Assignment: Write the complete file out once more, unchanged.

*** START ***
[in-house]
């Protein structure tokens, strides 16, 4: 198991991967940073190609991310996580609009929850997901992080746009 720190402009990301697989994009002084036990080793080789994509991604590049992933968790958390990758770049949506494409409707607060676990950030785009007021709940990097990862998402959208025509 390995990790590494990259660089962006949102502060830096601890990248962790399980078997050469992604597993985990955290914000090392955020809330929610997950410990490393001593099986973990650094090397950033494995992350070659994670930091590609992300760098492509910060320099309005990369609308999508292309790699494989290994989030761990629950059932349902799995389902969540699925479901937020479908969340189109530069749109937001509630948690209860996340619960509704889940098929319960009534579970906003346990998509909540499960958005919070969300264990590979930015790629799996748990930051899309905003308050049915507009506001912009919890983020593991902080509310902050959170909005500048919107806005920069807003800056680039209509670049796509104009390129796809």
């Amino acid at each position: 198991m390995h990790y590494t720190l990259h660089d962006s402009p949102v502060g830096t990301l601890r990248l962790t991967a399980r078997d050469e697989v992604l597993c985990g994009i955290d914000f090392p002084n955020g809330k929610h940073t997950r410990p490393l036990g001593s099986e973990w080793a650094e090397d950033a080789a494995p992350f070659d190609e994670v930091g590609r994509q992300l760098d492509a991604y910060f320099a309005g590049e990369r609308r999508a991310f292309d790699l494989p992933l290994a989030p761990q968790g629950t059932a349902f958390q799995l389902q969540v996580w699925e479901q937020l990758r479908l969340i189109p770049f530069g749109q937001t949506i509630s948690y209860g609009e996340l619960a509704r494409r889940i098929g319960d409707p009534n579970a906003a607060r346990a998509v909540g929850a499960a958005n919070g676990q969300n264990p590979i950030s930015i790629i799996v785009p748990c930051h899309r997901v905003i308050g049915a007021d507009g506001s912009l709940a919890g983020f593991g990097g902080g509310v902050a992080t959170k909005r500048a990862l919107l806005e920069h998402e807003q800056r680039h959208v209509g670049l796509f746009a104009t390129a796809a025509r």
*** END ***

[in-house]
């Protein structure tokens, strides 16, 4: 198991991967940073190609991310996580609009929850997901992080746009 720190402009990301697989994009002084036990080793080789994509991604590049992933968790958390990758770049949506494409409707607060676990950030785009007021709940990097990862998402959208025509 390995990790590494990259660089962006949102502060830096601890990248962790399980078997050469992604597993985990955290914000090392955020809330929610997950410990490393001593099986973990650094090397950033494995992350070659994670930091590609992300760098492509910060320099309005990369609308999508292309790699494989290994989030761990629950059932349902799995389902969540699925479901937020479908969340189109530069749109937001509630948690209860996340619960509704889940098929319960009534579970906003346990998509909540499960958005919070969300264990590979930015790629799996748990930051899309905003308050049915507009506001912009919890983020593991902080509310902050959170909005500048919107806005920069807003800056680039209509670049796509104009390129796809």
């Amino acid at each position: 198991m390995h990790y590494t720190l990259h660089d962006s402009p949102v502060g830096t990301l601890r990248l962790t991967a399980r078997d050469e697989v992604l597993c985990g994009i955290d914000f090392p002084n955020g809330k929610h940073t997950r410990p490393l036990g001593s099986e973990w080793a650094e090397d950033a080789a494995p992350f070659d190609e994670v930091g590609r994509q992300l760098d492509a991604y910060f320099a309005g590049e990369r609308r999508a991310f292309d790699l494989p992933l290994a989030p761990q968790g629950t059932a349902f958390q799995l389902q969540v996580w699925e479901q937020l990758r479908l969340i189109p770049f530069g749109q937001t949506i509630s948690y209860g609009e996340l619960a509704r494409r889940i098929g319960d409707p009534n579970a906003a607060r346990a998509v909540g929850a499960a958005n919070g676990q969300n264990p590979i950030s930015i790629i799996v785009p748990c930051h899309r997901v905003i308050g049915a007021d507009g506001s912009l709940a919890g983020f593991g990097g902080g509310v902050a992080t959170k909005r500048a990862l919107l806005e920069h998402e807003q800056r680039h959208v209509g670049l796509f746009a104009t390129a796809a025509r």